5. The New England Journal of Medicine Publishes EURIDIS/ADONIS Study Results Showing Dronedarone Maintained Sinus Rhythm in Patients With Atrial Fibrillation or Flutter With no Observed Pro-Arrhythmia
6. Temple Emergency Medicine receives $1.8M to find best MRSA treatment
7. Medical, technological advances prompt updating of nuclear medicine technologists scope of practice
8. Nuclear medicine approach can be first choice for excluding pulmonary embolism in young women
9. University of Nevada School of Medicine Professor Confirms Accuracy Through Validation Study Using the CSI Health Station Model 6K
10. Boston University School of Medicine researcher recipient of Memory Ride Grant
11. John B. Buse, MD, PhD of Chapel Hill, NC, Elected American Diabetes Association President, Medicine & Science
Post Your Comments:
*Name:
*Comment:
*Email:
(Date:7/21/2017)... ST. LOUIS, MO (PRWEB) , ... July 21, 2017 , ... ... are born knowing how to tie their shoes,” says Suzanne Tucker, Founder of St. ... created the Time-In Toolkit, which launches on Kickstarter on Monday, July 21st. , ...
(Date:7/21/2017)... ... July 21, 2017 , ... ... 10 years, researchers from the Multicenter Orthopaedics Outcome Network (MOON) demonstrated that patients ... decade after surgery, though activity levels decline over time. The study, presented today ...
(Date:7/20/2017)... ... 2017 , ... TransPixel Volume 2 is a set of transitions that create ... effect isolates horizontal and vertical lines of pixels and sorts their pixels by darkness, ... animation and can be changed using a drop-down menu. Create amazing and artistic transitions ...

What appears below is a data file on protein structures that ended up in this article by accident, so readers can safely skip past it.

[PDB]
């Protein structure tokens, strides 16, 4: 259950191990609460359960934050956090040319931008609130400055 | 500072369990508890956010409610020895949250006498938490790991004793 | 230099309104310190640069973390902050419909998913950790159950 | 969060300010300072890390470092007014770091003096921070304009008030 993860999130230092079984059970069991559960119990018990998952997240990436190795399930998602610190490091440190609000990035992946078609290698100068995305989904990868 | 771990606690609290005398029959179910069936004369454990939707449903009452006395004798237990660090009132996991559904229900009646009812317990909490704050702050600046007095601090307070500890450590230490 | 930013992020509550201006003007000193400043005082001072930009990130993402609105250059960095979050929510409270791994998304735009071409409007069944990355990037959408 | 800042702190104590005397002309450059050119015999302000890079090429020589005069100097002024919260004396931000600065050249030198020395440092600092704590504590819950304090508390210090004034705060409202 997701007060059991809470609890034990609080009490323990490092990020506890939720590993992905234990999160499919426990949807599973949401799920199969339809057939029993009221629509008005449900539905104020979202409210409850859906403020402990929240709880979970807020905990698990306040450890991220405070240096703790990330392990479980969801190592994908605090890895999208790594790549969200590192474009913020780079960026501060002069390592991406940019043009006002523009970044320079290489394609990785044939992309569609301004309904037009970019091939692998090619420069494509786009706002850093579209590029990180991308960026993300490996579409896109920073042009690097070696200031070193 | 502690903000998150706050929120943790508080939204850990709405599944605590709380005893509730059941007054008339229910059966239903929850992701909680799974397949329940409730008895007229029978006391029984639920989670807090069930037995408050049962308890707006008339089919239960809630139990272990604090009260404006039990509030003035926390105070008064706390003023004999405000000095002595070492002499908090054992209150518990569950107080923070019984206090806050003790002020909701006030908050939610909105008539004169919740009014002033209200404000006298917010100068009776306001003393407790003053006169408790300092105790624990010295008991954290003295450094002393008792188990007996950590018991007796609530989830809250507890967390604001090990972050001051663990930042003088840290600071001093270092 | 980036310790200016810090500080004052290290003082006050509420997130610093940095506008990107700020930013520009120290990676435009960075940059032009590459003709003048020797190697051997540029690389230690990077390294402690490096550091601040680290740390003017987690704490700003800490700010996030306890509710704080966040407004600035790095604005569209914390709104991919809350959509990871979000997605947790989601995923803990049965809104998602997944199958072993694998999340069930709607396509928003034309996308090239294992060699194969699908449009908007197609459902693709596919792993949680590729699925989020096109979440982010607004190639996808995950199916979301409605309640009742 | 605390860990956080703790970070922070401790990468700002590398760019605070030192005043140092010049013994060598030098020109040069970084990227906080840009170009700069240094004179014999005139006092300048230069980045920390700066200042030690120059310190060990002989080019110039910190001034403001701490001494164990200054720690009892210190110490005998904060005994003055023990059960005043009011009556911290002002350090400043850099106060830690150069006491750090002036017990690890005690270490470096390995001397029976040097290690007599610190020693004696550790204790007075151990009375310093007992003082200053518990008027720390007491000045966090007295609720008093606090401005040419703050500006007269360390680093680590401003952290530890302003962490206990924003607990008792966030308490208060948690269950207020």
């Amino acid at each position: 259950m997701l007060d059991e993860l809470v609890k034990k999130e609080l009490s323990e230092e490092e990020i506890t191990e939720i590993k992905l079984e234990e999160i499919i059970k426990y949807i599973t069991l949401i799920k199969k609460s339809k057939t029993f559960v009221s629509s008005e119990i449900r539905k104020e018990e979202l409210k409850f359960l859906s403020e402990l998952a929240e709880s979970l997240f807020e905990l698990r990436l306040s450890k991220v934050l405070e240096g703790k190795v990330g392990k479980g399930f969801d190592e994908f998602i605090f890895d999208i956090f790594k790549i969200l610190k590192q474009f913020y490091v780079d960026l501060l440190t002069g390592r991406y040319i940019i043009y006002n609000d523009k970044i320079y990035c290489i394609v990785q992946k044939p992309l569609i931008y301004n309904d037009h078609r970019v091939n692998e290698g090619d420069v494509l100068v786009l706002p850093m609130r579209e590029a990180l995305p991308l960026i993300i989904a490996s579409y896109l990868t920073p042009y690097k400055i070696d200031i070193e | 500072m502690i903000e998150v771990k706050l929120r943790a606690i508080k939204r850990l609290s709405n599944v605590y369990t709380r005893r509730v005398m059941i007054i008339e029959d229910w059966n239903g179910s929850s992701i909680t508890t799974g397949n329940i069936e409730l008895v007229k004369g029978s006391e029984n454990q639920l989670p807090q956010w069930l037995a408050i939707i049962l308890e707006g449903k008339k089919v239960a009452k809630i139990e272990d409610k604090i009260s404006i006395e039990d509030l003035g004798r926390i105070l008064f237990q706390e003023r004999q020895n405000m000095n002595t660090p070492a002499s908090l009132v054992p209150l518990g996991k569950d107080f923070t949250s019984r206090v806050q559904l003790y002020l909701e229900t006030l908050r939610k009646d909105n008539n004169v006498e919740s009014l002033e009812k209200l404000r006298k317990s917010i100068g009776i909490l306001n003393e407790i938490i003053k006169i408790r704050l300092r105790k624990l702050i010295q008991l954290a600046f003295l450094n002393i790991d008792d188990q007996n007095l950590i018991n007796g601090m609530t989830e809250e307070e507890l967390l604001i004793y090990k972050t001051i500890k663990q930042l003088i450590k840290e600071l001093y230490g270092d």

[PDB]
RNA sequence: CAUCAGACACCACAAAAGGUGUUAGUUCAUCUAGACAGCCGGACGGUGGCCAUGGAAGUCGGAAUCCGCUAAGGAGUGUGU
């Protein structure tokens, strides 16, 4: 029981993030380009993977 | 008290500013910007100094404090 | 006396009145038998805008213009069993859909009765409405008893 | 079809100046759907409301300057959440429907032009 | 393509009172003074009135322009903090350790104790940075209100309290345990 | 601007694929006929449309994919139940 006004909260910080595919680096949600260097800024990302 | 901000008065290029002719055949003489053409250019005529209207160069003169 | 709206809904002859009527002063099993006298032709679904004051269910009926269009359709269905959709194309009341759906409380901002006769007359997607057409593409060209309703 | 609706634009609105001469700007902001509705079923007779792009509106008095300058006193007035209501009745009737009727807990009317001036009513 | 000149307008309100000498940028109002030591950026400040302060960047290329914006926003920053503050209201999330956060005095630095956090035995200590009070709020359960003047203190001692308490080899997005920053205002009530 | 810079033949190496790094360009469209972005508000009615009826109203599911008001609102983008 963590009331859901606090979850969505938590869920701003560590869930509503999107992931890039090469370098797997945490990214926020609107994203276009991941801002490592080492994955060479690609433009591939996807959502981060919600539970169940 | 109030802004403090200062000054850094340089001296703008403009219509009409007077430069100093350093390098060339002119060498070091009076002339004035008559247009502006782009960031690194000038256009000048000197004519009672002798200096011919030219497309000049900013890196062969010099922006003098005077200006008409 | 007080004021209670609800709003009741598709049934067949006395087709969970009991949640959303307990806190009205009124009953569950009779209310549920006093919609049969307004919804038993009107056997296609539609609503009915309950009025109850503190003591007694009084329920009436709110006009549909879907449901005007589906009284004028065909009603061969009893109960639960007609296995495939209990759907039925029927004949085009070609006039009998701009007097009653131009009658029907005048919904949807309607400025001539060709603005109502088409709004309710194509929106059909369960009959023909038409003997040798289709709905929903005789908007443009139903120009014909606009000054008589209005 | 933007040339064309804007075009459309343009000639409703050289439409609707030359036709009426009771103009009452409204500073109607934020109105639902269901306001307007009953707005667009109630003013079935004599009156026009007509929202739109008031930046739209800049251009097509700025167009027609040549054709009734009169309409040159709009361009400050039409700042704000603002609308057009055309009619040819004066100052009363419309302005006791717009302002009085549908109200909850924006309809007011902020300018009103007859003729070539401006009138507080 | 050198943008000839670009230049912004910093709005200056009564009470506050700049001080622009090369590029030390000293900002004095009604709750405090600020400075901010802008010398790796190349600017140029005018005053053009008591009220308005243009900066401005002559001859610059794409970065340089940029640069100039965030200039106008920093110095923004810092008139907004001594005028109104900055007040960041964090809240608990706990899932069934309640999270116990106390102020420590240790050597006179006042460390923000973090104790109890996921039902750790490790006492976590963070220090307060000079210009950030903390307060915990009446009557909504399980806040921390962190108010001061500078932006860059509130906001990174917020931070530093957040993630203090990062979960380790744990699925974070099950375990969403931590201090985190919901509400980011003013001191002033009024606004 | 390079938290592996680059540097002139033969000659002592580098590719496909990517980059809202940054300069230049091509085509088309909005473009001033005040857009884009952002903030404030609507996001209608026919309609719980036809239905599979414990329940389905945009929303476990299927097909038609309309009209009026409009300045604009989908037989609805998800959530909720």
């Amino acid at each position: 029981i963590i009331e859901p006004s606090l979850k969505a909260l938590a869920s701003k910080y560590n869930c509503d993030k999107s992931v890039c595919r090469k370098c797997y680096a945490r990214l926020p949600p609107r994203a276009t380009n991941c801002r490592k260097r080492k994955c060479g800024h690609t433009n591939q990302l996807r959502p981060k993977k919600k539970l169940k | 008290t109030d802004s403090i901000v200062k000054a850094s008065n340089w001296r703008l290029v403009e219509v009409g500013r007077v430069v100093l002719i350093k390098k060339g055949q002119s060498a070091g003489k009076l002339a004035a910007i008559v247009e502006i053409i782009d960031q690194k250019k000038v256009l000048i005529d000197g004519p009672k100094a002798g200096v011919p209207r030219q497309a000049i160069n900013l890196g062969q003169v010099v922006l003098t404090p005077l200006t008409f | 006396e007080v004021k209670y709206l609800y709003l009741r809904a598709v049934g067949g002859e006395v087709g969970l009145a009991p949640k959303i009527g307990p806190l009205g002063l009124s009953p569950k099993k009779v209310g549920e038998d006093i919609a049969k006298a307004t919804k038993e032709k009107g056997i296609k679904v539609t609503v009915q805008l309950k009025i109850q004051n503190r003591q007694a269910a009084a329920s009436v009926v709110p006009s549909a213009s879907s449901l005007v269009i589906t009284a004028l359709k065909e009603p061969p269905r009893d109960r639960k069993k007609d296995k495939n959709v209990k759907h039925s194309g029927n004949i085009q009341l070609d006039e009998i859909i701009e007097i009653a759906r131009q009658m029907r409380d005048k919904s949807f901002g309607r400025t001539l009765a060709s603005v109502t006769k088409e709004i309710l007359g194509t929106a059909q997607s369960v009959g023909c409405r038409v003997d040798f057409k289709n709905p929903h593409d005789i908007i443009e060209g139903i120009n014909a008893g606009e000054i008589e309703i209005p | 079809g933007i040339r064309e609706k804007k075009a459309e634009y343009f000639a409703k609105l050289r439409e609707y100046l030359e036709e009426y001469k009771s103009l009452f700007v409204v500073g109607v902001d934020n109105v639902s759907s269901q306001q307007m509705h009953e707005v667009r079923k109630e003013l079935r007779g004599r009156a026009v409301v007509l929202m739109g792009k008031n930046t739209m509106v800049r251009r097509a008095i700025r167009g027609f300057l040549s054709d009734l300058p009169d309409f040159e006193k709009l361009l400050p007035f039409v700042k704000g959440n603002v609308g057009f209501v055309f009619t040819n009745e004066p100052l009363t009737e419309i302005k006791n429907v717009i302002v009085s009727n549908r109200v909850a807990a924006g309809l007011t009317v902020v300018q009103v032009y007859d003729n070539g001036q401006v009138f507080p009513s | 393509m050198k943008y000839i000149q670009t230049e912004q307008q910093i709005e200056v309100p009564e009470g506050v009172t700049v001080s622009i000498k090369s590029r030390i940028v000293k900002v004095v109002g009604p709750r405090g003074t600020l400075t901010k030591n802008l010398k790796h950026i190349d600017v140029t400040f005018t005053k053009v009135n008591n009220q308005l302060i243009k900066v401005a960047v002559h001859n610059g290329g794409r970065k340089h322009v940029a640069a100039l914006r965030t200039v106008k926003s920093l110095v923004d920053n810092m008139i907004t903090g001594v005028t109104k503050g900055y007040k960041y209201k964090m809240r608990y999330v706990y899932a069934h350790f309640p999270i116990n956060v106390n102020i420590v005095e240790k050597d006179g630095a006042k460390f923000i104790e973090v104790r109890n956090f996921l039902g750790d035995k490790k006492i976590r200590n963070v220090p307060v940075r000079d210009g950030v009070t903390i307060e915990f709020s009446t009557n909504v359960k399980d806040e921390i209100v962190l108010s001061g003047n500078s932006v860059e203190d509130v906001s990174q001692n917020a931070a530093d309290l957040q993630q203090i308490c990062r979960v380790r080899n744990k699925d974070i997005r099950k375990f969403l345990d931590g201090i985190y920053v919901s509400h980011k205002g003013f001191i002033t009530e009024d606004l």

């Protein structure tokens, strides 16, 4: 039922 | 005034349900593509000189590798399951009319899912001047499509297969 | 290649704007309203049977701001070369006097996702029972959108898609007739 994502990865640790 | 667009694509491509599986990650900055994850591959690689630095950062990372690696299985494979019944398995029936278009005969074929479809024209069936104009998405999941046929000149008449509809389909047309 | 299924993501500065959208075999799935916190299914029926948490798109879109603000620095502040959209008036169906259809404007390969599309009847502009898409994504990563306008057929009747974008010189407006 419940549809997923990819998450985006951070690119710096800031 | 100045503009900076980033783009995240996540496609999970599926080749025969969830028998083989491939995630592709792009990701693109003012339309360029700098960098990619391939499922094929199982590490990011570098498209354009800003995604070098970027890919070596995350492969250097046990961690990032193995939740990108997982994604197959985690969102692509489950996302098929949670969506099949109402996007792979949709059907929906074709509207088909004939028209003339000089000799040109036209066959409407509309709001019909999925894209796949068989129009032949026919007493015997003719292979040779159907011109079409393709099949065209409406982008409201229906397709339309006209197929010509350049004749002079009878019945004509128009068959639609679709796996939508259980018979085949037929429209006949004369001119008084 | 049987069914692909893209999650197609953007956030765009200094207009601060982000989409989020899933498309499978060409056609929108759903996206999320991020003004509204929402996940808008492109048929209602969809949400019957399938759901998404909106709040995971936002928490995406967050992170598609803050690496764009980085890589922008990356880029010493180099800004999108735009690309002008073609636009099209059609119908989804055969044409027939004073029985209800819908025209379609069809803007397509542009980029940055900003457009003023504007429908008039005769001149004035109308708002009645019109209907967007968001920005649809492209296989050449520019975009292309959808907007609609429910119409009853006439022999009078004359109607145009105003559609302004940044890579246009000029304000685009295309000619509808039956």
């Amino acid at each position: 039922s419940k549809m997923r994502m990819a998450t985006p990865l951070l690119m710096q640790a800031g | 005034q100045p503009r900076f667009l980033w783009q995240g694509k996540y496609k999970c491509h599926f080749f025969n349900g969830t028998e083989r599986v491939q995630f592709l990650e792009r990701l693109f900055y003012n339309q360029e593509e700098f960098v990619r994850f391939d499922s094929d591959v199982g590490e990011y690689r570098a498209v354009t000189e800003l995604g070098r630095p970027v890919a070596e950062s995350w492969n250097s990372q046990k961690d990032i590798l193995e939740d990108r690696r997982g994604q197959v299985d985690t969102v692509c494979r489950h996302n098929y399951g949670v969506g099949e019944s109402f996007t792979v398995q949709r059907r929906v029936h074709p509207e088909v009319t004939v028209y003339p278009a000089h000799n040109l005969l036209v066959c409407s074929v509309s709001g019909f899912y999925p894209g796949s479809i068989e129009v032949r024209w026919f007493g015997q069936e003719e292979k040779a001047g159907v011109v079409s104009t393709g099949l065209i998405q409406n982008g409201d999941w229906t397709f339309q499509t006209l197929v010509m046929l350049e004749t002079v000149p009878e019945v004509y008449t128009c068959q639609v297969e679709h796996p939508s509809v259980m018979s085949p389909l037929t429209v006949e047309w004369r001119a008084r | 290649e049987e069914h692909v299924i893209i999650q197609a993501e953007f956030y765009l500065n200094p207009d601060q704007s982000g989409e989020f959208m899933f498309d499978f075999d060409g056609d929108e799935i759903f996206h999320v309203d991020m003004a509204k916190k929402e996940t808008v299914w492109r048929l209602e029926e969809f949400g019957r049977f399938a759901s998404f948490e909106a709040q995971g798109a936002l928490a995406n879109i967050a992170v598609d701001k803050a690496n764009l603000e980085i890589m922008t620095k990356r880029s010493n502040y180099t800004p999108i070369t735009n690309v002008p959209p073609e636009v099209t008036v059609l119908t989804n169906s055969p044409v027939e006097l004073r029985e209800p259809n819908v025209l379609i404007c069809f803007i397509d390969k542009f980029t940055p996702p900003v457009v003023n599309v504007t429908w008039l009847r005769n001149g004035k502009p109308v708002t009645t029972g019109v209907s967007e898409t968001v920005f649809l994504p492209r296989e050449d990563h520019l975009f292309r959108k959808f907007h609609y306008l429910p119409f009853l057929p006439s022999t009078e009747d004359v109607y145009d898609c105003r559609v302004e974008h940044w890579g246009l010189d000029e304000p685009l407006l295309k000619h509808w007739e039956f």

(Date:7/20/2017)... NY, July 20, 2017 (PRWEB) , ... ... ... Nastel Technologies, a global provider of enterprise-grade IT operations analytics and application ... arm of one of world’s largest healthcare services providers. , According to ...
(Date:7/20/2017)... ... 20, 2017 , ... Remote Medical Technologies (RMT) is announcing ... with each system installation. RMT’s iMedHD2™ Telepathology and Teleultrasound ... and immediate decision-making requirements. While never sharing IP addresses, RMT has made ...
Breaking Medicine News(10 mins):
(Date:7/10/2017)... , July 10, 2017  US medical equipment and ... 2021, according to Medical Equipment & Supplies: ... Freedonia Focus Reports. Continued increases in demand for medical ... of the population and supported by gains in disposable ... and supplies. New product introductions will also drive sales ...
(Date:7/6/2017)... , July 6, 2017 ThriveRx, the nutrition division of ... their families to thrive on nutrition support. To celebrate its ... new site has a fresh new look with improved organization to create ... ... ...
(Date:7/1/2017)... WARSAW, Ind. , June 30, 2017 Zimmer ... second quarter sales and earnings conference call will be broadcast ... 8 a.m. Eastern Time.  A news release detailing the quarterly ... the morning of the conference call. The live ... website at http://investor.zimmerbiomet.com . It will be archived for ...
Breaking Medicine Technology: